Sometimes it is hard to understand how semiconductors work – all this talk about ASICs, nanometers, SoCs, and a sea of other acronyms can distract from the underlying magic that is Moore’s Law. Saying that computing power doubles every few years, or saying this a has so many billion transistors sound impressive, but do not really convey a tangible sense of what a chip can accomplish.
We were reminded of this recently when discussing the most futuristic of technologies – autonomous vehicles (AV).
We are working with a company that is helping to design chips for AVs. Self-driving systems are driven by neural network/machine learning math (we could call this AI, but we have already reached our acronym quota). It should go without saying that these systems require a lot of computation. Today, most machine learning compute is run on GPUs and CPUs.
As a result, the AV systems being tested today require a lot of hardware. We have seen systems running on 10 laptops wired together. More typically, we know of several systems running on two server-grade CPUs with four to six GPUs.
To put it simply, this is completely impractical A set-up like that costs something like $10,000, which is obviously a non-starter for most vehicles. More importantly, all those computers use a lot of power. That 2-CPU/4-GPU configuration consumes close to 1 kilowatt hour (kWh). Depending on how you do the math, that would sap the range of an electric vehicle by 20%-50%, without even factoring in the weight of the system. The impact wold be far less on a gasoline engine, but it would still pose design challenges.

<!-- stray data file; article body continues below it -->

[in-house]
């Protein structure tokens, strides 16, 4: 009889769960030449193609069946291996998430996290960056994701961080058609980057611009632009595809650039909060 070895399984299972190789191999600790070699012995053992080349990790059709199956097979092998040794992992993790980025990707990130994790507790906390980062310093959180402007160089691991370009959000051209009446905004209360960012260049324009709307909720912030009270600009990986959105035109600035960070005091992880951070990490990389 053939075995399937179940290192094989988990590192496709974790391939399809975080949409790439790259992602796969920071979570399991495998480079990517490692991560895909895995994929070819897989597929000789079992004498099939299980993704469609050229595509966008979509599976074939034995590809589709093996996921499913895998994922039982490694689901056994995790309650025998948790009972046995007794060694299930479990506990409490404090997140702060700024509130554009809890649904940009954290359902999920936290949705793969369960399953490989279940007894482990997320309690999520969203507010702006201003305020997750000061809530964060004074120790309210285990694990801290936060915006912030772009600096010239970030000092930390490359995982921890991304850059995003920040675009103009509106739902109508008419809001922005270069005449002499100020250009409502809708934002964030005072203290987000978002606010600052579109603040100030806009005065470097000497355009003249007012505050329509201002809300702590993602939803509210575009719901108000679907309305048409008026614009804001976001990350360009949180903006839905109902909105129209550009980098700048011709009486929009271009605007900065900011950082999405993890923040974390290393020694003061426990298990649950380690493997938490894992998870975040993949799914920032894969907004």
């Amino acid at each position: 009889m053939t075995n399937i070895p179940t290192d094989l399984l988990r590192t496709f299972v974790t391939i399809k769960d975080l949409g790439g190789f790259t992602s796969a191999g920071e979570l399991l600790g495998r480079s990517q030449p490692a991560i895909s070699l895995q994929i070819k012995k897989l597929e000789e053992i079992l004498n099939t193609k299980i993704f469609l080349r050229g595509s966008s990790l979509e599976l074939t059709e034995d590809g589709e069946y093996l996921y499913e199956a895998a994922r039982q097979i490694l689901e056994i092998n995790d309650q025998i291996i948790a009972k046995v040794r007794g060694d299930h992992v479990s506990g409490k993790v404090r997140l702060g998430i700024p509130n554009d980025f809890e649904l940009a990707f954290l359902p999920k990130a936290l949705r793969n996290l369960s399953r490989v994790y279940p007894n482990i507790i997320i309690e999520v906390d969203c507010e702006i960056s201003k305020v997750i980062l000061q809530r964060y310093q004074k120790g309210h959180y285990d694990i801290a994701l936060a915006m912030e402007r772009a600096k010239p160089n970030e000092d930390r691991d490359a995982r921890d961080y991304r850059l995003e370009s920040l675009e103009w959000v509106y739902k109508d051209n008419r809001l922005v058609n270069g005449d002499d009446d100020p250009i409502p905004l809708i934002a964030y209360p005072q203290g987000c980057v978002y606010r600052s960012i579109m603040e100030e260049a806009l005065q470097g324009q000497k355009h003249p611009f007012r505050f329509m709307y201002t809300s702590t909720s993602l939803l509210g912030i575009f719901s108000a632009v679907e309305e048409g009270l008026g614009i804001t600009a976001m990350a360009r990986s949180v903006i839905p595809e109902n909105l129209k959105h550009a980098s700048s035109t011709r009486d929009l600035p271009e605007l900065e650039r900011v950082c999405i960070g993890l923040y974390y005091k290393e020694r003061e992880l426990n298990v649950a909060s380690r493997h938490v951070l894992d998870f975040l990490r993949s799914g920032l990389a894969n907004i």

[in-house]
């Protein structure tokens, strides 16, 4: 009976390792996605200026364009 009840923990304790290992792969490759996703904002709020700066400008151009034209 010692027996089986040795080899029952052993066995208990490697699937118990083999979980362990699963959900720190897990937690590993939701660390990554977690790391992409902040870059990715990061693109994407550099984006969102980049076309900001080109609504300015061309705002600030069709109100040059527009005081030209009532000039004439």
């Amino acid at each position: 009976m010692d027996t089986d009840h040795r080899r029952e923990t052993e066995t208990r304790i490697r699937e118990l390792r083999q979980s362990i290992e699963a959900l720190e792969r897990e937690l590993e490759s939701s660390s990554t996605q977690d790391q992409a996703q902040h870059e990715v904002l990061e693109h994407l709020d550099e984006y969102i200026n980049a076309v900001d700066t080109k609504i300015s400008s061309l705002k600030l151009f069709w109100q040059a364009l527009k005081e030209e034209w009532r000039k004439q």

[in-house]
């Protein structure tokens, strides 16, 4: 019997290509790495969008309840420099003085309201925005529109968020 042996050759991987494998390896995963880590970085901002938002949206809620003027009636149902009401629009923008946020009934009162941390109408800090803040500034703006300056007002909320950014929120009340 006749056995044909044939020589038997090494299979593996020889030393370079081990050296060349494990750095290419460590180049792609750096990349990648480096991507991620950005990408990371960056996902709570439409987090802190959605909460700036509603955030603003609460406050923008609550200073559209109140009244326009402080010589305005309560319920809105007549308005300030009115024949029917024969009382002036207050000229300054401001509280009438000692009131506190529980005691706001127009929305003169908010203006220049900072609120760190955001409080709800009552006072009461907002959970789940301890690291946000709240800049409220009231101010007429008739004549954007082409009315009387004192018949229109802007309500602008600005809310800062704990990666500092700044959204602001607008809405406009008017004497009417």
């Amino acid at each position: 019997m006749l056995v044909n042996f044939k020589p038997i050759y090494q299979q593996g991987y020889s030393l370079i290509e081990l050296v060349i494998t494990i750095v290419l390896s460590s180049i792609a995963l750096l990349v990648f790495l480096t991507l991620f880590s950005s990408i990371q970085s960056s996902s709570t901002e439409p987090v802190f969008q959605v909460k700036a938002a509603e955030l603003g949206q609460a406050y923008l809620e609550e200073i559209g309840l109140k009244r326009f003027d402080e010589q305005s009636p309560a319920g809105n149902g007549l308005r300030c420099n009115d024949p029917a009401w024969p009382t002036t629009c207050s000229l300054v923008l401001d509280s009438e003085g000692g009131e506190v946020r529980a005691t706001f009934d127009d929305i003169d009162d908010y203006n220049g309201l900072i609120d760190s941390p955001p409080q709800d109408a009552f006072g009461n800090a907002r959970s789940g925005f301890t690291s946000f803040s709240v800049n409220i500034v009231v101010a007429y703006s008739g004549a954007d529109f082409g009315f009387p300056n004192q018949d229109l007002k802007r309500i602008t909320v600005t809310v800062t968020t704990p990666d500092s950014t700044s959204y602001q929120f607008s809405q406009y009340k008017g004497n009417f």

To be clear, no on expects to build cars using a set-up like this. So the question is then how do you have a sufficiently powerful computing apparatus whose power consumption does not kill a car’s battery?
The answer is someone needs to build a chip. All those GPUs and CPUs dedicate a lot of real estate and consume a lot of power for functions that are not needed in AVs. Instead, the big auto makers are looking for special-purpose AV processors (AVPUs?) that do one thing really well. Tesla, for one, has already announced they are working on their own chip.
These chips (ASICs to be precise) can be designed for the sole purpose of just doing AV math, and pretty much nothing else. With this approach, car makers can use a single chip that replaces the CPU/GPU combo, maybe add a second one for redundancy, with much lower power consumption. We do not know the exact power budget of such a chip, but we think you the comparison would look a lot like running a laptop versus running a full rack of servers.
Another useful example is Google. Ten years ago they unveiled their Tensor Processing Unit (TPU), a chip specially designed just to do machine learning in their data centers. It is very similar math to what is used in AVs, but the specific implementation is different enough that a TPU could not replace a chip purpose-built for AVs. Same math, very different requirements. And by comparison, Google said that using this chip instead of their own combination of GPUs and CPUs would halve the number of data centers they would have to build. A savings of tens of billions of dollars.
And that is the magic of semiconductors. Through a process of smart design, an unworkable solution becomes a seamless, powerful product. You have to dig into electricity consumption, matrix math, and semiconductor manufacturing to get to this solution to work, but the potential impact is massive.
And that is the great paradox of semis. An immense amount of engineering gets boiled down to a product that works so well that the average user is unaware of it. Maybe this is why so many US venture investors avoid semis.